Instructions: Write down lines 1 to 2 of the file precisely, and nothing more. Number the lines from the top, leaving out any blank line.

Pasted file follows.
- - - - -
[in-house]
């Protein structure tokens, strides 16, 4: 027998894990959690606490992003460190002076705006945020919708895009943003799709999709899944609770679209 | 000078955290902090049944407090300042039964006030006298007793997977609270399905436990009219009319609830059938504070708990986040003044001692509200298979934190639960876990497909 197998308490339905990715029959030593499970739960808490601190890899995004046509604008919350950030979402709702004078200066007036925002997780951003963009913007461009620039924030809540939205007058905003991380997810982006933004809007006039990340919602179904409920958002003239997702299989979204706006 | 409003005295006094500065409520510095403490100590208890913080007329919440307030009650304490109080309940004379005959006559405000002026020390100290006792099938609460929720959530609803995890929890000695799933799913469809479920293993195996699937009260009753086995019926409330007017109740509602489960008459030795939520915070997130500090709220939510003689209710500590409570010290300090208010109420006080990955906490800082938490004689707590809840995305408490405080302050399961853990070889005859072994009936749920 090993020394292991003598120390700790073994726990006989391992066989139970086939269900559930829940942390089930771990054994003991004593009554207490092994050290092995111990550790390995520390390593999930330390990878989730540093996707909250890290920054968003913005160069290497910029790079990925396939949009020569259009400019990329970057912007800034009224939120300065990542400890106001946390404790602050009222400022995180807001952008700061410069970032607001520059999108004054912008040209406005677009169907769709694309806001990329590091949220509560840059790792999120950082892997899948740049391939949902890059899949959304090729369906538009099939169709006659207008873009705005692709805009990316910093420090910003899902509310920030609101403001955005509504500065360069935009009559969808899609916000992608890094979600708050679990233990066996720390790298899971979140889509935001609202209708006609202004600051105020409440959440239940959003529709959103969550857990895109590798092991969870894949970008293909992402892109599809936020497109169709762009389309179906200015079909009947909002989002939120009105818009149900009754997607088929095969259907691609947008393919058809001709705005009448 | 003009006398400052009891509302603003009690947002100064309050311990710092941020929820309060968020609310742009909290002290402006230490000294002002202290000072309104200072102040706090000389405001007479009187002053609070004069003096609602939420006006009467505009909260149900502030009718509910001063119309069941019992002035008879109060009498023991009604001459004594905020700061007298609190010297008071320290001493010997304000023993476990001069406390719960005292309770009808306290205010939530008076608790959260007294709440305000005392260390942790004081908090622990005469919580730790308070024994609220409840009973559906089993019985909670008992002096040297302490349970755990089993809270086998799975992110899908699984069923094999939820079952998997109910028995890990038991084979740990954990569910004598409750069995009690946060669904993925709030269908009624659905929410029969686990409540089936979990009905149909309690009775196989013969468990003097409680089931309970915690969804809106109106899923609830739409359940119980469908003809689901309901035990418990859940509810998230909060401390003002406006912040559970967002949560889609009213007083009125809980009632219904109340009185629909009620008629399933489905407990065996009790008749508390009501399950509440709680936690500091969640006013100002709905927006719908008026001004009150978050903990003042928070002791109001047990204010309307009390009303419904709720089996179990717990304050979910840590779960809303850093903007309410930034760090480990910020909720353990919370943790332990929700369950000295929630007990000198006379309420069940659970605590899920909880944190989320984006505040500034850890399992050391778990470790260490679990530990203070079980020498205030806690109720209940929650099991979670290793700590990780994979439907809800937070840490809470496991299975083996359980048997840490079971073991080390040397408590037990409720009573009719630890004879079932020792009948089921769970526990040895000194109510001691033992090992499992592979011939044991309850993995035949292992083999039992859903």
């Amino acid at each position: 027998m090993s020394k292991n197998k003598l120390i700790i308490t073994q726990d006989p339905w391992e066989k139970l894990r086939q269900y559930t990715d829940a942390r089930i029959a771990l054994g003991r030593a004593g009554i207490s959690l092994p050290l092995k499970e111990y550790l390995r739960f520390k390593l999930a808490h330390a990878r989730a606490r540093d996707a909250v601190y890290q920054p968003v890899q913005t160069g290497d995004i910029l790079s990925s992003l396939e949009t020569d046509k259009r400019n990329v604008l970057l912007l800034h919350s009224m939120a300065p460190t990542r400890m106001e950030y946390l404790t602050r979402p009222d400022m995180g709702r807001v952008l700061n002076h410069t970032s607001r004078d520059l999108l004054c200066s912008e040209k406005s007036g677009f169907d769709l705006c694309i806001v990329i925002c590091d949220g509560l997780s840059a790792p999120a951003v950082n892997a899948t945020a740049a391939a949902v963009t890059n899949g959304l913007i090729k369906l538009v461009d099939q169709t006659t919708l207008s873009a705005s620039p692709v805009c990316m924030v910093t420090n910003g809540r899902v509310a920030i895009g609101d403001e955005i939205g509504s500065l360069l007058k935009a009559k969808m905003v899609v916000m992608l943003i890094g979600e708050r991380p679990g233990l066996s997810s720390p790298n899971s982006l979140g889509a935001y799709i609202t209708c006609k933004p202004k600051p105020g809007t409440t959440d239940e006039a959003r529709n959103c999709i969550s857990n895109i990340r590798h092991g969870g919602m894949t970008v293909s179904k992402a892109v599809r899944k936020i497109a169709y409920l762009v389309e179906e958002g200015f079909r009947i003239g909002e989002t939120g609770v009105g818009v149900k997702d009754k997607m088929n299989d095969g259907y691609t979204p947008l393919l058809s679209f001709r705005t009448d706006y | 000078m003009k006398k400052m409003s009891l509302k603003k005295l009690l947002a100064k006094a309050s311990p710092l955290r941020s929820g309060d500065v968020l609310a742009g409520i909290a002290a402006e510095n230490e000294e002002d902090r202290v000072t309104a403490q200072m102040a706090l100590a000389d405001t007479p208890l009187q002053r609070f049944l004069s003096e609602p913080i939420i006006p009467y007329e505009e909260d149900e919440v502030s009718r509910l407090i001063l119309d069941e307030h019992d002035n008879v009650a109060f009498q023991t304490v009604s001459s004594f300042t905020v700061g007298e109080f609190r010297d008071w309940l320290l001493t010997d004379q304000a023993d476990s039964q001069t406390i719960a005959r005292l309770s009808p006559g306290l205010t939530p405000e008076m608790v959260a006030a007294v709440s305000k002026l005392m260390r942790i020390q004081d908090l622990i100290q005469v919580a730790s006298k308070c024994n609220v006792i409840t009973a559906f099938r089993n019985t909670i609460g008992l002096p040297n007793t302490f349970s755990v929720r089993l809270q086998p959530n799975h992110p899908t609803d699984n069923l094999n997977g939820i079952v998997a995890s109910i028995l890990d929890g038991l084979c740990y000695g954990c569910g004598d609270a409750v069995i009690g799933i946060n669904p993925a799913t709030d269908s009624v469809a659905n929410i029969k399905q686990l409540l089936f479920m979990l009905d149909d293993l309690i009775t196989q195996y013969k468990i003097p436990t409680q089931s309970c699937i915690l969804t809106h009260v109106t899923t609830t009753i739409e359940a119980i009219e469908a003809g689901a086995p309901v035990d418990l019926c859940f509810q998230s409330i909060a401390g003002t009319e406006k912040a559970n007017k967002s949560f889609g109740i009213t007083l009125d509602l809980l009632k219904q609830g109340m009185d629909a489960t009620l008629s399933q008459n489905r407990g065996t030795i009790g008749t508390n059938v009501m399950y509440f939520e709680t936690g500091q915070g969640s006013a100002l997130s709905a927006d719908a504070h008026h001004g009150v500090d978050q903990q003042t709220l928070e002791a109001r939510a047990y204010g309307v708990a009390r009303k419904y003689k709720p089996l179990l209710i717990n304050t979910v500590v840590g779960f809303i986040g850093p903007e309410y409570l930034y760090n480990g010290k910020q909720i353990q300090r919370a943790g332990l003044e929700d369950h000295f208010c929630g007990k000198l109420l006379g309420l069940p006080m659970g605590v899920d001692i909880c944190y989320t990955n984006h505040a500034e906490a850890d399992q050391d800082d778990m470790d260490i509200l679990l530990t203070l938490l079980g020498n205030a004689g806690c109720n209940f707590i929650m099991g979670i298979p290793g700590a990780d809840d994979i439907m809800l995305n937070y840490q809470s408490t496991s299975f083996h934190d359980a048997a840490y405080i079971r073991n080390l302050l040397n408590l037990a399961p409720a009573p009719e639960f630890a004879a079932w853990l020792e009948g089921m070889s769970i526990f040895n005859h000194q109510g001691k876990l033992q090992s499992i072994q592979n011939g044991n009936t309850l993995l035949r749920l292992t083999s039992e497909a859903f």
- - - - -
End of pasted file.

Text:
[in-house]
């Protein structure tokens, strides 16, 4: 027998894990959690606490992003460190002076705006945020919708895009943003799709999709899944609770679209 | 000078955290902090049944407090300042039964006030006298007793997977609270399905436990009219009319609830059938504070708990986040003044001692509200298979934190639960876990497909 197998308490339905990715029959030593499970739960808490601190890899995004046509604008919350950030979402709702004078200066007036925002997780951003963009913007461009620039924030809540939205007058905003991380997810982006933004809007006039990340919602179904409920958002003239997702299989979204706006 | 409003005295006094500065409520510095403490100590208890913080007329919440307030009650304490109080309940004379005959006559405000002026020390100290006792099938609460929720959530609803995890929890000695799933799913469809479920293993195996699937009260009753086995019926409330007017109740509602489960008459030795939520915070997130500090709220939510003689209710500590409570010290300090208010109420006080990955906490800082938490004689707590809840995305408490405080302050399961853990070889005859072994009936749920 090993020394292991003598120390700790073994726990006989391992066989139970086939269900559930829940942390089930771990054994003991004593009554207490092994050290092995111990550790390995520390390593999930330390990878989730540093996707909250890290920054968003913005160069290497910029790079990925396939949009020569259009400019990329970057912007800034009224939120300065990542400890106001946390404790602050009222400022995180807001952008700061410069970032607001520059999108004054912008040209406005677009169907769709694309806001990329590091949220509560840059790792999120950082892997899948740049391939949902890059899949959304090729369906538009099939169709006659207008873009705005692709805009990316910093420090910003899902509310920030609101403001955005509504500065360069935009009559969808899609916000992608890094979600708050679990233990066996720390790298899971979140889509935001609202209708006609202004600051105020409440959440239940959003529709959103969550857990895109590798092991969870894949970008293909992402892109599809936020497109169709762009389309179906200015079909009947909002989002939120009105818009149900009754997607088929095969259907691609947008393919058809001709705005009448 | 003009006398400052009891509302603003009690947002100064309050311990710092941020929820309060968020609310742009909290002290402006230490000294002002202290000072309104200072102040706090000389405001007479009187002053609070004069003096609602939420006006009467505009909260149900502030009718509910001063119309069941019992002035008879109060009498023991009604001459004594905020700061007298609190010297008071320290001493010997304000023993476990001069406390719960005292309770009808306290205010939530008076608790959260007294709440305000005392260390942790004081908090622990005469919580730790308070024994609220409840009973559906089993019985909670008992002096040297302490349970755990089993809270086998799975992110899908699984069923094999939820079952998997109910028995890990038991084979740990954990569910004598409750069995009690946060669904993925709030269908009624659905929410029969686990409540089936979990009905149909309690009775196989013969468990003097409680089931309970915690969804809106109106899923609830739409359940119980469908003809689901309901035990418990859940509810998230909060401390003002406006912040559970967002949560889609009213007083009125809980009632219904109340009185629909009620008629399933489905407990065996009790008749508390009501399950509440709680936690500091969640006013100002709905927006719908008026001004009150978050903990003042928070002791109001047990204010309307009390009303419904709720089996179990717990304050979910840590779960809303850093903007309410930034760090480990910020909720353990919370943790332990929700369950000295929630007990000198006379309420069940659970605590899920909880944190989320984006505040500034850890399992050391778990470790260490679990530990203070079980020498205030806690109720209940929650099991979670290793700590990780994979439907809800937070840490809470496991299975083996359980048997840490079971073991080390040397408590037990409720009573009719630890004879079932020792009948089921769970526990040895000194109510001691033992090992499992592979011939044991309850993995035949292992083999039992859903």